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This article in JEQ

  1. Vol. 39 No. 1, p. 62-75
     
    Received: Feb 27, 2009
    Published: Jan, 2010


    * Corresponding author(s): delvalle@cenpat.edu.ar
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doi:10.2134/jeq2009.0071

Radar Remote Sensing of Wind-Driven Land Degradation Processes in Northeastern Patagonia

  1. H. F. del Valle *a,
  2. P. D. Blancoa,
  3. G. I. Metternichtb and
  4. J. A. Zinckc
  1. a Centro Nacional Patagónico (CENPAT), Consejo Nacional de Investigaciones Científicas y Técnicas (CONICET), Área Científica Ecología Terrestre; Boulevard Almirante Brown 2915, (U9120ACF) Puerto Madryn (Chubut), Argentina
    b United Nations Environment Programme (UNEP), Regional Office for Latin America and the Caribbean, Clayton, City of Knowledge- Avenida Morse, Edificio 103, Panamá city, Panamá
    c International Institute for Geo-Information Science and Earth Observation (ITC), Enschede, Netherlands

Abstract

Wind-driven land degradation negatively impacts on rangeland production and infrastructure in the Valdes Peninsula, northeastern Patagonia. The Valdes Peninsula has the most noticeable dunefields of the Patagonian drylands. Wind erosion has been assessed at different scales in this region, but often with limited data. In general, terrain features caused by wind activity are better discriminated by active microwaves than by sensors operating in the visible and infrared regions of the electromagnetic spectrum. This paper aims to analyze wind-driven land degradation processes that control the radar backscatter observed in different sources of radar imagery. We used subsets derived from SIR-C, ERS-1 and 2, ENVISAT ASAR, RADARSAT-1, and ALOS PALSAR data. The visibility of aeolian features on radar images is mostly a function of wavelength, polarization, and incidence angle. Stabilized sand deposits are clearly observed in radar images, with defined edges but also signals of ongoing wind erosion. One of the most conspicuous features corresponds to old track sand dunes, a mixture of active and inactive barchanoid ridges and parabolic dunes. This is a clear example of deactivation of migrating dunes under the influence of vegetation. The L-band data reveal details of these sand ridges, whereas the C-band data only allow detecting a few of the larger tracks. The results of this study enable us to make recommendations about the utility of some radar sensor configurations for wind-driven land degradation reconnaissance in mid-latitude regions.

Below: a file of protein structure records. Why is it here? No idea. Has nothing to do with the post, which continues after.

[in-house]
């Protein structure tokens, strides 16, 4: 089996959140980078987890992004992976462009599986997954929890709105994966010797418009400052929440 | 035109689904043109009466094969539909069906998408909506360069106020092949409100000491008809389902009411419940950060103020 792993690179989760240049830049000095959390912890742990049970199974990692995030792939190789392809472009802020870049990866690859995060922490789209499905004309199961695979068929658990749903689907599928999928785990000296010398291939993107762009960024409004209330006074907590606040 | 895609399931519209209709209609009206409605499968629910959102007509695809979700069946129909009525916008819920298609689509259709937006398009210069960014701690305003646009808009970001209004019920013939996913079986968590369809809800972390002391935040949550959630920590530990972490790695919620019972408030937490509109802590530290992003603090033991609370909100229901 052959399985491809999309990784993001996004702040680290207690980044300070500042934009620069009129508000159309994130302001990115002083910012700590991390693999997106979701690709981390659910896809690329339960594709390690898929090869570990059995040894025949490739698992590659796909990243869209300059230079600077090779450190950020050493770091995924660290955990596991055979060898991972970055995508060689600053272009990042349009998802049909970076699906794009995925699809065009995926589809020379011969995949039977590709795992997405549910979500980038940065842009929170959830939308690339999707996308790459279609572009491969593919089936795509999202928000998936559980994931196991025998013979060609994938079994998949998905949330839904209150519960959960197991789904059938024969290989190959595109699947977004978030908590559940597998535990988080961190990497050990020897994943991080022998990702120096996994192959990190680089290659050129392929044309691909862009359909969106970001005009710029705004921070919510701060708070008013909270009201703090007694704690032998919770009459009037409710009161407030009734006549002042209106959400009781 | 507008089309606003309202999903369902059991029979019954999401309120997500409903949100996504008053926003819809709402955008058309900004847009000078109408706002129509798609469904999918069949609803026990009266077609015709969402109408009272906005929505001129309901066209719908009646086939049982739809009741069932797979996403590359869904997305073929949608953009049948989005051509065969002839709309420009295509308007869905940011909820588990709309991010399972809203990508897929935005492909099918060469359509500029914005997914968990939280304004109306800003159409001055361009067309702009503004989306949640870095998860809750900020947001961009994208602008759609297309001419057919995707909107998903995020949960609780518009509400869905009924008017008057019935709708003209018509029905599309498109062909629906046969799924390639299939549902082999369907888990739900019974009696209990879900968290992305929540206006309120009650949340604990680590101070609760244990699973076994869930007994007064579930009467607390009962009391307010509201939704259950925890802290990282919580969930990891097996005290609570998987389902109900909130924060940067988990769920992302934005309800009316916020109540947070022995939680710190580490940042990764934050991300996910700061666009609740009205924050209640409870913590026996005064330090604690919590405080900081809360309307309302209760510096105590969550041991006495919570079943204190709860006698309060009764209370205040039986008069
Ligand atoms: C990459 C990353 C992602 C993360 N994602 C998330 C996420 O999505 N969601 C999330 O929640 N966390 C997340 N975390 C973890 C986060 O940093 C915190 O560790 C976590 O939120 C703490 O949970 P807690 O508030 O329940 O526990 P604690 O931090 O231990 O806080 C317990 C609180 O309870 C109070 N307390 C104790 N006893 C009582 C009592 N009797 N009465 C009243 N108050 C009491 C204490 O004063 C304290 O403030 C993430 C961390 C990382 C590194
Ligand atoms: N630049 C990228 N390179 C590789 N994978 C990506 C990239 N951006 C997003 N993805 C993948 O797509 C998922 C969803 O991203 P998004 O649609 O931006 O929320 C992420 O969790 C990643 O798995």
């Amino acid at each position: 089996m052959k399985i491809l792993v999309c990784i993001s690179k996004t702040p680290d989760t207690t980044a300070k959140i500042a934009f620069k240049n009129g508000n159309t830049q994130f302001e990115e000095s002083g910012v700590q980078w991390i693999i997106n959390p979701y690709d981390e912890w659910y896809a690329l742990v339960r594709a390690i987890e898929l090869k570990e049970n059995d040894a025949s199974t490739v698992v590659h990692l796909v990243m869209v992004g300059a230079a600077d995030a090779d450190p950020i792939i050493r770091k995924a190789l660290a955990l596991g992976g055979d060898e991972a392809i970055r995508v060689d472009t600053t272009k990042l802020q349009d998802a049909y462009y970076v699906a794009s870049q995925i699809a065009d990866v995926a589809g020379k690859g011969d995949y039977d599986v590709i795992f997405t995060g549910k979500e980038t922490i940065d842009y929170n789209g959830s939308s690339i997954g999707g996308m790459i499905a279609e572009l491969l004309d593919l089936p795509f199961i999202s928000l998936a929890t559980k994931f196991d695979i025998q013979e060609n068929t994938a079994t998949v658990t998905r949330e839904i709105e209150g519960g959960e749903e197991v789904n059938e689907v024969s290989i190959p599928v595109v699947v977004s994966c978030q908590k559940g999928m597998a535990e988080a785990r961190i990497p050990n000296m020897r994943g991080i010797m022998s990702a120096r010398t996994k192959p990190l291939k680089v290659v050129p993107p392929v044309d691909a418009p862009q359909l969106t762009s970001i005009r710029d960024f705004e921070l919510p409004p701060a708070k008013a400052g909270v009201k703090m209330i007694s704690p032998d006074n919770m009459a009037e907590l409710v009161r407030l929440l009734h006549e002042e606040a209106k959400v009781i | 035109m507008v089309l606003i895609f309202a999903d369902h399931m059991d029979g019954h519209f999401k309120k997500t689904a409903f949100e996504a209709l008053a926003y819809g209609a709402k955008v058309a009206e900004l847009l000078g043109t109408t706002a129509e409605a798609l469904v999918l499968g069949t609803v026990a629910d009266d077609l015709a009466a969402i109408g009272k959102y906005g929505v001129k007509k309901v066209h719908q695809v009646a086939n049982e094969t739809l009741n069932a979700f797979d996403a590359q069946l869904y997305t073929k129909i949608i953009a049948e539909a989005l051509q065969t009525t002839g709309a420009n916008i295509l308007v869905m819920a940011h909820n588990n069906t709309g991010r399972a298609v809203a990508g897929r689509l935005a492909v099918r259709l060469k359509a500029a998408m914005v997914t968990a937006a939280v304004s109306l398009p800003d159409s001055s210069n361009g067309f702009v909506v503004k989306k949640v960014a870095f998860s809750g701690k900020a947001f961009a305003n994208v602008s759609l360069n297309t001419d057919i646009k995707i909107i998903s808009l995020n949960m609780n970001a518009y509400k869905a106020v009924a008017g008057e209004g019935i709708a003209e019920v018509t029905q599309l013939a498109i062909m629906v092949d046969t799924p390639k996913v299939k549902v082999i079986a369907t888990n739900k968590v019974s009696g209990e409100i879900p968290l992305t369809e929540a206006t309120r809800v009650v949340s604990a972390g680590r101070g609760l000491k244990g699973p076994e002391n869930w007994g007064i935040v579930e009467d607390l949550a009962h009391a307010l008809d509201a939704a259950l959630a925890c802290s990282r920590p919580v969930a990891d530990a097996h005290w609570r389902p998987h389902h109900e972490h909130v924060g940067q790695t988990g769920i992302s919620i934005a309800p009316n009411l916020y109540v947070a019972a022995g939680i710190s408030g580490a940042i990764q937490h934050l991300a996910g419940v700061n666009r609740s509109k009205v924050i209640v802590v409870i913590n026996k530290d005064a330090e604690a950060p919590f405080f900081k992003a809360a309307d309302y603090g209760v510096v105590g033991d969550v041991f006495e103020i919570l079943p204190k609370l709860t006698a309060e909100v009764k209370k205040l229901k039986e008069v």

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Copyright © 2010. American Society of Agronomy, Crop Science Society of America, Soil Science SocietyAmerican Society of Agronomy, Crop Science Society of America, and Soil Science Society of America